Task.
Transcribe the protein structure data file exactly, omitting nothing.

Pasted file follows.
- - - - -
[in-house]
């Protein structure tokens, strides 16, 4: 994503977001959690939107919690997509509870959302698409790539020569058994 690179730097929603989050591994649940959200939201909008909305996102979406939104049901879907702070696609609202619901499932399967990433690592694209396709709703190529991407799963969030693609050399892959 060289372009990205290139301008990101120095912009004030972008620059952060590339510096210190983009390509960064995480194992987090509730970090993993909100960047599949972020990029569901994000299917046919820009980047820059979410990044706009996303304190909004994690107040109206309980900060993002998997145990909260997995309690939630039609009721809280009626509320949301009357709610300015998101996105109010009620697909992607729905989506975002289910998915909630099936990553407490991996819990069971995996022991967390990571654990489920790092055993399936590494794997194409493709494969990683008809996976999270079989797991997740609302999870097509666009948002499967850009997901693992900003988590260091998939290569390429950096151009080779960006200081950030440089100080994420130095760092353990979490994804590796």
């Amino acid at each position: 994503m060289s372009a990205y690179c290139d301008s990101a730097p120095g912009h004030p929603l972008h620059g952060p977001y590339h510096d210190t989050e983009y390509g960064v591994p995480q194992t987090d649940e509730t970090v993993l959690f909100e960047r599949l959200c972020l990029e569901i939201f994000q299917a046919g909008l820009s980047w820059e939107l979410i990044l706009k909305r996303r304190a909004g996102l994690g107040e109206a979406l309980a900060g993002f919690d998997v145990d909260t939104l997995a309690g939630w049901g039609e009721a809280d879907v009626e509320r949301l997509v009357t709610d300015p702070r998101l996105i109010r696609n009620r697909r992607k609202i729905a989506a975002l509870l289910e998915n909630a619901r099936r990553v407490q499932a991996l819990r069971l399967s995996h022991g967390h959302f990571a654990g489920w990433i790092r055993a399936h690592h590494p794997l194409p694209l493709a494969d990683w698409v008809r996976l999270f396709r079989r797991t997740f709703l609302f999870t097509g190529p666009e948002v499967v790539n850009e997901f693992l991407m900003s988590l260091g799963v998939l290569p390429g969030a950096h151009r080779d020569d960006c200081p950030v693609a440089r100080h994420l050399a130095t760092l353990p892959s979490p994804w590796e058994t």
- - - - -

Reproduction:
[in-house]
């Protein structure tokens, strides 16, 4: 994503977001959690939107919690997509509870959302698409790539020569058994 690179730097929603989050591994649940959200939201909008909305996102979406939104049901879907702070696609609202619901499932399967990433690592694209396709709703190529991407799963969030693609050399892959 060289372009990205290139301008990101120095912009004030972008620059952060590339510096210190983009390509960064995480194992987090509730970090993993909100960047599949972020990029569901994000299917046919820009980047820059979410990044706009996303304190909004994690107040109206309980900060993002998997145990909260997995309690939630039609009721809280009626509320949301009357709610300015998101996105109010009620697909992607729905989506975002289910998915909630099936990553407490991996819990069971995996022991967390990571654990489920790092055993399936590494794997194409493709494969990683008809996976999270079989797991997740609302999870097509666009948002499967850009997901693992900003988590260091998939290569390429950096151009080779960006200081950030440089100080994420130095760092353990979490994804590796």
């Amino acid at each position: 994503m060289s372009a990205y690179c290139d301008s990101a730097p120095g912009h004030p929603l972008h620059g952060p977001y590339h510096d210190t989050e983009y390509g960064v591994p995480q194992t987090d649940e509730t970090v993993l959690f909100e960047r599949l959200c972020l990029e569901i939201f994000q299917a046919g909008l820009s980047w820059e939107l979410i990044l706009k909305r996303r304190a909004g996102l994690g107040e109206a979406l309980a900060g993002f919690d998997v145990d909260t939104l997995a309690g939630w049901g039609e009721a809280d879907v009626e509320r949301l997509v009357t709610d300015p702070r998101l996105i109010r696609n009620r697909r992607k609202i729905a989506a975002l509870l289910e998915n909630a619901r099936r990553v407490q499932a991996l819990r069971l399967s995996h022991g967390h959302f990571a654990g489920w990433i790092r055993a399936h690592h590494p794997l194409p694209l493709a494969d990683w698409v008809r996976l999270f396709r079989r797991t997740f709703l609302f999870t097509g190529p666009e948002v499967v790539n850009e997901f693992l991407m900003s988590l260091g799963v998939l290569p390429g969030a950096h151009r080779d020569d960006c200081p950030v693609a440089r100080h994420l050399a130095t760092l353990p892959s979490p994804w590796e058994t």